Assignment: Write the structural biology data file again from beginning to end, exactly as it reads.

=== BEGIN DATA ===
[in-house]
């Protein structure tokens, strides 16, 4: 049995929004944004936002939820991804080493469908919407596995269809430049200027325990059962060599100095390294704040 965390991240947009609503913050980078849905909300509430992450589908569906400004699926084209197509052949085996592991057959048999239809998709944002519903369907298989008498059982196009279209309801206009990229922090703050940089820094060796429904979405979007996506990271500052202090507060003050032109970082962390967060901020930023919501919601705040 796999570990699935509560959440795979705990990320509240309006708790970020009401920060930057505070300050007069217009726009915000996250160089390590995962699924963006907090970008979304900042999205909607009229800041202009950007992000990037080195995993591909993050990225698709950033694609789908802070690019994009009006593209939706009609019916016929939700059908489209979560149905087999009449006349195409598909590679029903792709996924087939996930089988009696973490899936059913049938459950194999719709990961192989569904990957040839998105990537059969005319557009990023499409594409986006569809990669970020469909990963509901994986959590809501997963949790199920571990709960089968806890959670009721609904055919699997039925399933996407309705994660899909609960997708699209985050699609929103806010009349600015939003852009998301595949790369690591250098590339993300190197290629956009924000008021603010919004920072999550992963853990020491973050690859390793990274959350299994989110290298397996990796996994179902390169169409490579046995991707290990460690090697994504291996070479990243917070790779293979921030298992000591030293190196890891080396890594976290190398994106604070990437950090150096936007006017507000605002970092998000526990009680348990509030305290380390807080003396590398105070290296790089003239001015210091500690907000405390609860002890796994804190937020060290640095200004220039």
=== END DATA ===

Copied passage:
[in-house]
């Protein structure tokens, strides 16, 4: 049995929004944004936002939820991804080493469908919407596995269809430049200027325990059962060599100095390294704040 965390991240947009609503913050980078849905909300509430992450589908569906400004699926084209197509052949085996592991057959048999239809998709944002519903369907298989008498059982196009279209309801206009990229922090703050940089820094060796429904979405979007996506990271500052202090507060003050032109970082962390967060901020930023919501919601705040 796999570990699935509560959440795979705990990320509240309006708790970020009401920060930057505070300050007069217009726009915000996250160089390590995962699924963006907090970008979304900042999205909607009229800041202009950007992000990037080195995993591909993050990225698709950033694609789908802070690019994009009006593209939706009609019916016929939700059908489209979560149905087999009449006349195409598909590679029903792709996924087939996930089988009696973490899936059913049938459950194999719709990961192989569904990957040839998105990537059969005319557009990023499409594409986006569809990669970020469909990963509901994986959590809501997963949790199920571990709960089968806890959670009721609904055919699997039925399933996407309705994660899909609960997708699209985050699609929103806010009349600015939003852009998301595949790369690591250098590339993300190197290629956009924000008021603010919004920072999550992963853990020491973050690859390793990274959350299994989110290298397996990796996994179902390169169409490579046995991707290990460690090697994504291996070479990243917070790779293979921030298992000591030293190196890891080396890594976290190398994106604070990437950090150096936007006017507000605002970092998000526990009680348990509030305290380390807080003396590398105070290296790089003239001015210091500690907000405390609860002890796994804190937020060290640095200004220039």